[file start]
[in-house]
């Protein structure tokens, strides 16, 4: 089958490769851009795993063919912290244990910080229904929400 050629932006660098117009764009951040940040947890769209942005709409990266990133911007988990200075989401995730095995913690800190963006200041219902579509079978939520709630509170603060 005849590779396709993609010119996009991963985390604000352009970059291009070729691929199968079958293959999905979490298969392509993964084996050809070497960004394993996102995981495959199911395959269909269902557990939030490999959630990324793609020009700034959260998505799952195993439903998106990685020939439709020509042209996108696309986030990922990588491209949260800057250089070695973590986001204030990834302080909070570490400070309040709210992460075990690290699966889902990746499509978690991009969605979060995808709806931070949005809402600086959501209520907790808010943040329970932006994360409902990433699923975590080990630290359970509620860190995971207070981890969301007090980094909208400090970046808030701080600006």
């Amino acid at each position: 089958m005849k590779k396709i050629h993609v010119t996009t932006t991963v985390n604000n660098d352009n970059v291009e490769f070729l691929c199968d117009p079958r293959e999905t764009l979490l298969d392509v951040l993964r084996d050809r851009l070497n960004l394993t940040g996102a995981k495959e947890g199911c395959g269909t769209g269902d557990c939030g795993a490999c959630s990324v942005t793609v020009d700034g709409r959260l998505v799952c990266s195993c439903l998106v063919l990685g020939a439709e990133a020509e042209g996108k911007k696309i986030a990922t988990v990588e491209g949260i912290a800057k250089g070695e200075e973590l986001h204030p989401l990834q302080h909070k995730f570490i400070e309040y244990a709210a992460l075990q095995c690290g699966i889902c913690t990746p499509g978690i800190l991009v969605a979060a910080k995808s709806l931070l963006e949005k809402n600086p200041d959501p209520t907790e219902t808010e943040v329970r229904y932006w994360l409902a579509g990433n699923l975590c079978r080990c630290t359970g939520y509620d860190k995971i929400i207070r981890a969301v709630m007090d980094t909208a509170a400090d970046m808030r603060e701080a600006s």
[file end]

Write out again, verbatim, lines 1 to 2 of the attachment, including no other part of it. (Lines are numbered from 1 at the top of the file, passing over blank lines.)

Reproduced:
[in-house]
């Protein structure tokens, strides 16, 4: 089958490769851009795993063919912290244990910080229904929400 050629932006660098117009764009951040940040947890769209942005709409990266990133911007988990200075989401995730095995913690800190963006200041219902579509079978939520709630509170603060 005849590779396709993609010119996009991963985390604000352009970059291009070729691929199968079958293959999905979490298969392509993964084996050809070497960004394993996102995981495959199911395959269909269902557990939030490999959630990324793609020009700034959260998505799952195993439903998106990685020939439709020509042209996108696309986030990922990588491209949260800057250089070695973590986001204030990834302080909070570490400070309040709210992460075990690290699966889902990746499509978690991009969605979060995808709806931070949005809402600086959501209520907790808010943040329970932006994360409902990433699923975590080990630290359970509620860190995971207070981890969301007090980094909208400090970046808030701080600006």